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White Sox willing to overlook 'rough' patches as healthy Carlos Rodon returns

White Sox willing to overlook 'rough' patches as healthy Carlos Rodon returns

The two fastballs that soared to the backstop on Wednesday night should give you a strong indication that Carlos Rodon was far from perfect.

But in making his first start of the 2017 season, the White Sox pitcher also offered his team plenty of signals that his health isn’t going to be an issue.

Rodon returned to the mound for the first time since last September and brought the goods that made him one of baseball’s top pitching prospects several years ago. Given he’d missed three months with bursitis in the left shoulder and the potential value he offers to a franchise only half a season into its first rebuild in 20 years, that was plenty for the White Sox to overlook the rust Rodon showed in a 12-3 White Sox loss to the New York Yankees at Guaranteed Rate Field.

“He started a little rough early obviously, got some high pitch counts,” manager Rick Renteria said. “And then he kind of settled down.

“Having him back in the rotation and getting him back out there on the big league field, coming out of there feeling good, healthy. I'm sure he will continue to get better as he continues to get out there and move forward.”

Renteria said he wasn’t surprised that Rodon struggled with his command as much as he did against the Yankees. The issues the pitcher displayed in uncorking a pair of wild pitches, walking six batters and throwing strikes on only 41 of 94 pitches were also present during Rodon’s four rehab starts in the minors.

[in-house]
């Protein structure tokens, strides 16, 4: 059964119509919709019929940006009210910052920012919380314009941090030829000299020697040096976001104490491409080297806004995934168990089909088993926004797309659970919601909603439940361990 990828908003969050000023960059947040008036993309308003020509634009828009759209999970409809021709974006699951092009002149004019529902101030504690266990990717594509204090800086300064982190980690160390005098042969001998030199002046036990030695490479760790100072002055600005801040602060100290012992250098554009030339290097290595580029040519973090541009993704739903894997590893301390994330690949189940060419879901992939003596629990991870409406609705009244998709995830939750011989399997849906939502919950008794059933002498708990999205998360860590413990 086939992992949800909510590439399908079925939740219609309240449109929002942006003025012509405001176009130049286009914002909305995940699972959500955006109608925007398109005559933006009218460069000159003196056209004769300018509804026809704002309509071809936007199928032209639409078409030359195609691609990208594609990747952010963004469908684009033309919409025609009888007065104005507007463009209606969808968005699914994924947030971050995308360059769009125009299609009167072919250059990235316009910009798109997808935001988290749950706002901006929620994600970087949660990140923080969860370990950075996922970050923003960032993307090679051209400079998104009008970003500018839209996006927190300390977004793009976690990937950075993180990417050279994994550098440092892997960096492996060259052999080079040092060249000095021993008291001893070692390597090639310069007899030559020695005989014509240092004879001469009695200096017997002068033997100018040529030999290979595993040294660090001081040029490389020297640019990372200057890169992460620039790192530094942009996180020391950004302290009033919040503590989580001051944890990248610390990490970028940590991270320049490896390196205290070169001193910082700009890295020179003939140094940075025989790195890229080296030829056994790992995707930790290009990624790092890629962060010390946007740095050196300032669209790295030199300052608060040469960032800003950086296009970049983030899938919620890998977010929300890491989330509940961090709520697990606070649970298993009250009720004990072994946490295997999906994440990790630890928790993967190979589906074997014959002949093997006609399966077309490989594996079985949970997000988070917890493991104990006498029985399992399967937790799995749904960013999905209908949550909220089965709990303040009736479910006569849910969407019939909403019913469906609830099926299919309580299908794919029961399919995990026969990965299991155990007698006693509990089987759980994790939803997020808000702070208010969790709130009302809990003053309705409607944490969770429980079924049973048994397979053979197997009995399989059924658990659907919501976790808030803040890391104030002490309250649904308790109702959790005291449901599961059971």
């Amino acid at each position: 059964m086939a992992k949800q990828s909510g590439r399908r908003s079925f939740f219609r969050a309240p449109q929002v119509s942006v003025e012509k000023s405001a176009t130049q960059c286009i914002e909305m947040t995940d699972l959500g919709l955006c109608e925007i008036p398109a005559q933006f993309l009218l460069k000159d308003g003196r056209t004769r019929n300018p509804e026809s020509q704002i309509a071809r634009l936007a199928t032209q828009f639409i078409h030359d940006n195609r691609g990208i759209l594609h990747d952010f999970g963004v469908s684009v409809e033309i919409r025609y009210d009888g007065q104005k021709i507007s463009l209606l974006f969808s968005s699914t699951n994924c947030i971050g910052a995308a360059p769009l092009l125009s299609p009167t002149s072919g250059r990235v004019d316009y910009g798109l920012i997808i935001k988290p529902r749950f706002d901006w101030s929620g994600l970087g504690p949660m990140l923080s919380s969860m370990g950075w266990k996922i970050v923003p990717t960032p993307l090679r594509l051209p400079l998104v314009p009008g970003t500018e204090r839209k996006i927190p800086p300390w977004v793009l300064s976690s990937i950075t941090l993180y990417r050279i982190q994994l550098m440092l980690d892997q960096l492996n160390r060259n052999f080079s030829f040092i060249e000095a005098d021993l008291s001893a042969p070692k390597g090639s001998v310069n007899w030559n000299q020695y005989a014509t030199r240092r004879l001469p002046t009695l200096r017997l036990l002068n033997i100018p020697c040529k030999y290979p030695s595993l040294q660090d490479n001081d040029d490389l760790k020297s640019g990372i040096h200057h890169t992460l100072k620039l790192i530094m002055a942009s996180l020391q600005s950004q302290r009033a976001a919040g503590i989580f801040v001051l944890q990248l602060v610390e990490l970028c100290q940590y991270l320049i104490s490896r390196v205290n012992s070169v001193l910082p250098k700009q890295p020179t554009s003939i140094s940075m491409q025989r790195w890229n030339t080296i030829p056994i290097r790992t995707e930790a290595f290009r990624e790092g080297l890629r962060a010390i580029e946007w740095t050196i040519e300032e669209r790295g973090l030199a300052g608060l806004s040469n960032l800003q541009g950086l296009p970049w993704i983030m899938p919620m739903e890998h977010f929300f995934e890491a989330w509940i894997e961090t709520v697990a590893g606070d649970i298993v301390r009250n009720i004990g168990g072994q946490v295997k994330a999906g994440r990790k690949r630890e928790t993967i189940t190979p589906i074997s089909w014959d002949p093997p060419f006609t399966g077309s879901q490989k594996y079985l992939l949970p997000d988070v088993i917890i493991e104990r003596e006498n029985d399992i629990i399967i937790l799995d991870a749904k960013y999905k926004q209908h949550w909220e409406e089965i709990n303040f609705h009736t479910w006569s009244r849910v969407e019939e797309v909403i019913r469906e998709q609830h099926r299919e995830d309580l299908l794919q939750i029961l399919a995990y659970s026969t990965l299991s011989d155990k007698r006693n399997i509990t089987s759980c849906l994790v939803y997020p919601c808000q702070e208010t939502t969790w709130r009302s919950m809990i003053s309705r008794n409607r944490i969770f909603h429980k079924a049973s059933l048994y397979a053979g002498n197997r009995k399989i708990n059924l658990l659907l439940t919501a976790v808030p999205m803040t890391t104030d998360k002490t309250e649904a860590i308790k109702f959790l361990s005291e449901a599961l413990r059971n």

But as long as the stuff was there, the White Sox would be OK with any issues that accompanied the performance. Rodon began to alleviate those concerns immediately when he earned a called strike on the game’s first pitch with a 93-mph fastball to Brett Gardner. Featuring a four-seamer with an absurd amount of movement and a nasty slider he struggled to control, Rodon checked all the boxes the White Sox hoped for from a pitcher they believe will be a frontline starter for years to come. Rodon also was pleased by how he felt before, during and after the contest.

“I was pretty excited,” Rodon said. “I was going a little fast in the first. But it was good to be out there. Next time out, it’ll hopefully be a little better. Arm feels good, body feels good, all you can ask for.”

Well, it’s not ALL you can ask for, but it’s pretty damn good out of the gate given how slow Rodon’s return took. His four-seam fastball averaged 94.9 mph according to BrooksBaseball.Net and touched 97 mph. His two-seamer averaged 94.4 mph and touched 95. And his slider, though he couldn’t control it, nor locate it for a strike, averaged 86 mph.

“You could see (Omar Narvaez) going over to try to catch some balls that were having tremendous run,” Renteria said. “That's (Rodon). He's got some tremendous life, he's just trying to harness it the best that he can and being able to execute where he wants to get as many strikes as possible.”

[VIVID SEATS: Get your White Sox tickets here]

The strikes were about the only thing Rodon didn’t bring with him. He walked Gardner to start the game and issued two more free passes after a Tim Anderson error allowed a run to score and extended the first inning. Rodon threw 37 pitches in the first, only 15 for strikes.

He also reached a full count to each of the batters he faced in the second inning. Rodon walked two more with two outs in the third inning after he’d retired six batters in a row.

And there were those pesky first-inning wild pitches that resembled something out of ‘Bull Durham.’

But all in all, Rodon and the White Sox ultimately saw enough in the first outing to be pleased.

“Great stuff, great life, but the goal is to put it in the zone and let them swing it to get guys out early,” Rodon said. “That’s not what happened. I’ll get back to that.”

“It’s a tough loss, but it’s better to be with the guys out on the field grinding than sitting on the couch and watching, for sure.”